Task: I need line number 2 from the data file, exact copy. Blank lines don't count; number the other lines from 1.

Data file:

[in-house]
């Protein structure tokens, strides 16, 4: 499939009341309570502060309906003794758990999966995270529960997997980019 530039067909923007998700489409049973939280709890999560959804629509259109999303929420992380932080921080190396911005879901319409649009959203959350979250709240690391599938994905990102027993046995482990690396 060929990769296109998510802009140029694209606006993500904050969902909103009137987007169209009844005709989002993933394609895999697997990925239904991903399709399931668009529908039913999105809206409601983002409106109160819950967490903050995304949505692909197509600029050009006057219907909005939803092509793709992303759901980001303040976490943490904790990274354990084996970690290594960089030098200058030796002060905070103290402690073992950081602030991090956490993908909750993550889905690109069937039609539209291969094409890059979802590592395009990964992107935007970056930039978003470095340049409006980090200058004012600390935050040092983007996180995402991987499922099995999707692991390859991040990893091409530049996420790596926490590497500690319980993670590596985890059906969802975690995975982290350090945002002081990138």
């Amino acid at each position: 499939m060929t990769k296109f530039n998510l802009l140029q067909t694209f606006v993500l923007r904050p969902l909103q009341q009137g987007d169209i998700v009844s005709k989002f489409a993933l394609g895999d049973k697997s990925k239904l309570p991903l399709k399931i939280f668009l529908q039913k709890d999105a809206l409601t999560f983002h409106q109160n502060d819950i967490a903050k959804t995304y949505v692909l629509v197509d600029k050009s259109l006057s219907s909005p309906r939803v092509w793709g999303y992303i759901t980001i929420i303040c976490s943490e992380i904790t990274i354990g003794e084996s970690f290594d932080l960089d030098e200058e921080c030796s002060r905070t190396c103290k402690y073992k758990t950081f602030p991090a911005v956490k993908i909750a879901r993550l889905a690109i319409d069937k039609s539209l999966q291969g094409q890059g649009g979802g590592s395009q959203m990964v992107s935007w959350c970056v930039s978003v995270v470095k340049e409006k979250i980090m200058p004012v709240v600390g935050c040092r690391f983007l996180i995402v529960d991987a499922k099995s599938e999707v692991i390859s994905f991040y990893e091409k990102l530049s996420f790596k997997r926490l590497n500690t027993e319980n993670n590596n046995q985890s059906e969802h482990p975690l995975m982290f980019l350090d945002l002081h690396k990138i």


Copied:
């Protein structure tokens, strides 16, 4: 499939009341309570502060309906003794758990999966995270529960997997980019 530039067909923007998700489409049973939280709890999560959804629509259109999303929420992380932080921080190396911005879901319409649009959203959350979250709240690391599938994905990102027993046995482990690396 060929990769296109998510802009140029694209606006993500904050969902909103009137987007169209009844005709989002993933394609895999697997990925239904991903399709399931668009529908039913999105809206409601983002409106109160819950967490903050995304949505692909197509600029050009006057219907909005939803092509793709992303759901980001303040976490943490904790990274354990084996970690290594960089030098200058030796002060905070103290402690073992950081602030991090956490993908909750993550889905690109069937039609539209291969094409890059979802590592395009990964992107935007970056930039978003470095340049409006980090200058004012600390935050040092983007996180995402991987499922099995999707692991390859991040990893091409530049996420790596926490590497500690319980993670590596985890059906969802975690995975982290350090945002002081990138």